'9-1-1: Lone Star' actors preview the journey 'Tarlos' must take to the wedding altar (2023)

This article contains spoilers for “The New Hotness,” Tuesday’s season premiere of “9-1-1: Lone Star.”

After getting engaged to police officer Carlos Reyes (Rafael L. Silva), paramedic T.K. Strand (Ronen Rubinstein) was hit with a shocking secret in the season four premiere of “9-1-1: Lone Star”: Carlos was already legally married to a woman. More specifically, Carlos was married — in name only — to Iris Blake (Lyndsy Fonseca), the younger sister of his best friend Michelle (Liv Tyler).

It’s a secret that, Silva said, has been gestating for years. During the show’s freshman run, co-creator and showrunner Tim Minear pitched Carlos’ marriage to Iris as an off-screen explanation for why Carlos and Michelle, who have a significant age gap, are close friends. But the writers were pressed for time in the first 10 episodes, and Tyler’s departure between the first two seasons meant they couldn’t address that connection right away.

“So the story behind Carlos and Iris has been brewing,” Silva told NBC News in early January in a joint video interview with Rubinstein. “And it’s finally come to fruition now that Carlos and T.K. are on their path to becoming a legally unified couple.”

'9-1-1: Lone Star' actors preview the journey 'Tarlos' must take to the wedding altar (1)

In the Jan. 24 episode of the hit Fox procedural drama, which finds the first responders dealing with rare and extreme weather events in Austin, Texas, Carlos discovers that the couple’s dream wedding venue, which originally had a waiting list of a year and a half, had an unexpected opening in eight weeks, prompting him to meet T.K. at the firehouse and confess privately to his marital status.

“When I came out [as gay] to my parents, and the way that they never talked about it again, it felt like I disappointed them,” Carlos tells T.K. in an emotional scene. “We loved each other … and we tried to convince ourselves that we could make it work. We were wrong.”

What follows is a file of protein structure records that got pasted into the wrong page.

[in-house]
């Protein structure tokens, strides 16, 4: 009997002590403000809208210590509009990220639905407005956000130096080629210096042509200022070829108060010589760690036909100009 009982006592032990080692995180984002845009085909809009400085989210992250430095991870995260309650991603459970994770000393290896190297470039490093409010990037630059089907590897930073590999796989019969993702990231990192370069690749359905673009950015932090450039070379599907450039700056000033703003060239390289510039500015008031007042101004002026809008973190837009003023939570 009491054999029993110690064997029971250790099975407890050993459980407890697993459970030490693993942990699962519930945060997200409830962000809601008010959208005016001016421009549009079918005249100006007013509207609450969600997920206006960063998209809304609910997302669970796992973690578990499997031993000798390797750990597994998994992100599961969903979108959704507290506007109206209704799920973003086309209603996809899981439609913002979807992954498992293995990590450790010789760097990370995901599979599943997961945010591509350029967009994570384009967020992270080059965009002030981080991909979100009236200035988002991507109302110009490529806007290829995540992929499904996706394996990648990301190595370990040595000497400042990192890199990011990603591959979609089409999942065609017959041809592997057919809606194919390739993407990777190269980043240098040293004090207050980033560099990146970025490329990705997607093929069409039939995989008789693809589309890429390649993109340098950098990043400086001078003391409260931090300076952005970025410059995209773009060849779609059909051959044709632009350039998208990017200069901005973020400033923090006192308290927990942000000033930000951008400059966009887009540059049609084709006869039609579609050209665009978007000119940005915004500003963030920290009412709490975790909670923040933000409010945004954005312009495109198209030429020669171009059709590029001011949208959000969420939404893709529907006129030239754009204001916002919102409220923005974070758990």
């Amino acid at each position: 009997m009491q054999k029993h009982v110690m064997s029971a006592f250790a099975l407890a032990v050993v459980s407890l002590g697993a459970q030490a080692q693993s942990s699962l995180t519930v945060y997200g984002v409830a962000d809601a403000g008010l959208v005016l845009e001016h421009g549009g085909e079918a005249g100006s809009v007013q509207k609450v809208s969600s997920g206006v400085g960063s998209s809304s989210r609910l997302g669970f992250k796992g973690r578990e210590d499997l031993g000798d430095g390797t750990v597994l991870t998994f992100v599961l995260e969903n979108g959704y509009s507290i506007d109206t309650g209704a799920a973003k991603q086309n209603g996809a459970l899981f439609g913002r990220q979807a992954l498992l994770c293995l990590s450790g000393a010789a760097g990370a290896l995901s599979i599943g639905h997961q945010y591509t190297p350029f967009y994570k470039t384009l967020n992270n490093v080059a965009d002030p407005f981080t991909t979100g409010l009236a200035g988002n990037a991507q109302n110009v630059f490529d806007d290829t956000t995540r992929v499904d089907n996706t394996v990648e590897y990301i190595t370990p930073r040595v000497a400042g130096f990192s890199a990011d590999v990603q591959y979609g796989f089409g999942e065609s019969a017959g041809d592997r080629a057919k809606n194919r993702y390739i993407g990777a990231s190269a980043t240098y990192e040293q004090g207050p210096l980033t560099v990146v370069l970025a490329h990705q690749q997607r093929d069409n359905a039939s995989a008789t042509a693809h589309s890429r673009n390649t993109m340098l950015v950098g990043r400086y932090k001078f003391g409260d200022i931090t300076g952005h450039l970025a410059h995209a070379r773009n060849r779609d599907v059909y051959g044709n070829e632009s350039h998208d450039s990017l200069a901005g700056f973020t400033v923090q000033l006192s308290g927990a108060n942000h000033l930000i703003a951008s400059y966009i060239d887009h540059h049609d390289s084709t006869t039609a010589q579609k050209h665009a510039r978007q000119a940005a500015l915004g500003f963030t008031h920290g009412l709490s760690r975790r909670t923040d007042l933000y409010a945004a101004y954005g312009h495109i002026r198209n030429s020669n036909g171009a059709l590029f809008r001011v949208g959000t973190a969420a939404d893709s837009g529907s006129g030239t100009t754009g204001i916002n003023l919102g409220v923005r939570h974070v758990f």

Carlos and Iris — who has a history of mental illness and was last seen living in a tent city during the first season finale — went to high school together and knew everything about each other, including his sexuality. After Iris disappeared and then reappeared at the end of the first season, they never got a divorce, because Carlos believed he was helping her get treatment for schizophrenia with his health insurance. It isn’t until Carlos arrives at a shelter where Iris was seeking treatment that he discovers she is not only doing well now but is also working there — with health benefits — to better serve people with similar conditions.

Silva said he believes any decisions that Carlos made immediately after coming out stemmed from being told “in the culture that he grew up in” that “he was not enough” and from wanting to be loved and accepted by those around him.

“I think Carlos getting married was his way of trying to fix the uncontrollable — something that was completely out of his hands — and that’s extremely human,” Silva explained. “That’s something we can all connect to: Trying to find a way to communicate to the people that you love that, ‘Hey, I know I’m not what you expected, but I am still lovable. Love me for who I am.’ I think it coincided with the fact that Iris was also someone who was not accepted for who she was."

He described them as "two people, in a time of need, coming together and being that support system for each other.”

Rubinstein said that scene, in which T.K. and Carlos realize they have only a few weeks to get Iris to sign divorce papers, is one of his favorite “Tarlos” scenes to date.

“At first, T.K. is confused and maybe a little bit put off,” he said. “What’s so beautiful about that scene is, [T.K.] can’t take it too personally. It was Carlos being a tremendous friend to Iris, and once T.K. figures out why it happened, it snaps back into T.K. supporting Carlos, and then we show that loving couple. … It comes back to: ‘We will figure this out. I got you. You got me.’”